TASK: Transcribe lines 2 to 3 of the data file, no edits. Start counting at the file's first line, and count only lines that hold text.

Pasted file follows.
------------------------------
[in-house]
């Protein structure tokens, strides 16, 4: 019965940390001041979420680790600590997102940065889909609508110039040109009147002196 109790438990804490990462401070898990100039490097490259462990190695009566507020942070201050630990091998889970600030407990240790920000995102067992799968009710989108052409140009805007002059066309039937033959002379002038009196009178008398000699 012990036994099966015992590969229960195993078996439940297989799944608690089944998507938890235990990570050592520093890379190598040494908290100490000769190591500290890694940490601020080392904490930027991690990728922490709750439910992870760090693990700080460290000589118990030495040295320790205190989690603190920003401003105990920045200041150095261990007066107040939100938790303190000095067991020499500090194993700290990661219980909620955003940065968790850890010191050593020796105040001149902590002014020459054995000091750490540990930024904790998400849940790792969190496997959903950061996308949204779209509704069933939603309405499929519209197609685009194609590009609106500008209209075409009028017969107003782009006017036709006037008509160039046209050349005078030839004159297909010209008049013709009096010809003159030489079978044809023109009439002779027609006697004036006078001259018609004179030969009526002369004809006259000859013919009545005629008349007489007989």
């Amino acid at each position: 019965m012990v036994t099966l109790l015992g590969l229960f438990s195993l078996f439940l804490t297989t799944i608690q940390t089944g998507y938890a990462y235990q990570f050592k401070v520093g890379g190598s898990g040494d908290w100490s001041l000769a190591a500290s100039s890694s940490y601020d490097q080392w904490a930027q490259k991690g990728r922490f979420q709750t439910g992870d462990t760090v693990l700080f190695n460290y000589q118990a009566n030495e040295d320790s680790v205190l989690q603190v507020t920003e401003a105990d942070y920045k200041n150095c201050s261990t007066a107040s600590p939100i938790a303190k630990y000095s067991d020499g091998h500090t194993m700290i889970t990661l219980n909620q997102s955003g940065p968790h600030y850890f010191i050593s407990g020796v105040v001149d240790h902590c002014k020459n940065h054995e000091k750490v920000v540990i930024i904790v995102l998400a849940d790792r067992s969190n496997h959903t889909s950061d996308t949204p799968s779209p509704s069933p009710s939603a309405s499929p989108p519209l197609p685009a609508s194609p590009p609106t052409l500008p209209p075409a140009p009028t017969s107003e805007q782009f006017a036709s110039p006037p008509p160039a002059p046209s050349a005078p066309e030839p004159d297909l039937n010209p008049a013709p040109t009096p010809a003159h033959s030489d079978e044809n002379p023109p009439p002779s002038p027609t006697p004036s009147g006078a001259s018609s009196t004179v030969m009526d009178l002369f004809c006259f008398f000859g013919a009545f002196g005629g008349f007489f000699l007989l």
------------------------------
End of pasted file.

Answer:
């Protein structure tokens, strides 16, 4: 019965940390001041979420680790600590997102940065889909609508110039040109009147002196 109790438990804490990462401070898990100039490097490259462990190695009566507020942070201050630990091998889970600030407990240790920000995102067992799968009710989108052409140009805007002059066309039937033959002379002038009196009178008398000699 012990036994099966015992590969229960195993078996439940297989799944608690089944998507938890235990990570050592520093890379190598040494908290100490000769190591500290890694940490601020080392904490930027991690990728922490709750439910992870760090693990700080460290000589118990030495040295320790205190989690603190920003401003105990920045200041150095261990007066107040939100938790303190000095067991020499500090194993700290990661219980909620955003940065968790850890010191050593020796105040001149902590002014020459054995000091750490540990930024904790998400849940790792969190496997959903950061996308949204779209509704069933939603309405499929519209197609685009194609590009609106500008209209075409009028017969107003782009006017036709006037008509160039046209050349005078030839004159297909010209008049013709009096010809003159030489079978044809023109009439002779027609006697004036006078001259018609004179030969009526002369004809006259000859013919009545005629008349007489007989």
């Amino acid at each position: 019965m012990v036994t099966l109790l015992g590969l229960f438990s195993l078996f439940l804490t297989t799944i608690q940390t089944g998507y938890a990462y235990q990570f050592k401070v520093g890379g190598s898990g040494d908290w100490s001041l000769a190591a500290s100039s890694s940490y601020d490097q080392w904490a930027q490259k991690g990728r922490f979420q709750t439910g992870d462990t760090v693990l700080f190695n460290y000589q118990a009566n030495e040295d320790s680790v205190l989690q603190v507020t920003e401003a105990d942070y920045k200041n150095c201050s261990t007066a107040s600590p939100i938790a303190k630990y000095s067991d020499g091998h500090t194993m700290i889970t990661l219980n909620q997102s955003g940065p968790h600030y850890f010191i050593s407990g020796v105040v001149d240790h902590c002014k020459n940065h054995e000091k750490v920000v540990i930024i904790v995102l998400a849940d790792r067992s969190n496997h959903t889909s950061d996308t949204p799968s779209p509704s069933p009710s939603a309405s499929p989108p519209l197609p685009a609508s194609p590009p609106t052409l500008p209209p075409a140009p009028t017969s107003e805007q782009f006017a036709s110039p006037p008509p160039a002059p046209s050349a005078p066309e030839p004159d297909l039937n010209p008049a013709p040109t009096p010809a003159h033959s030489d079978e044809n002379p023109p009439p002779s002038p027609t006697p004036s009147g006078a001259s018609s009196t004179v030969m009526d009178l002369f004809c006259f008398f000859g013919a009545f002196g005629g008349f007489f000699l007989l």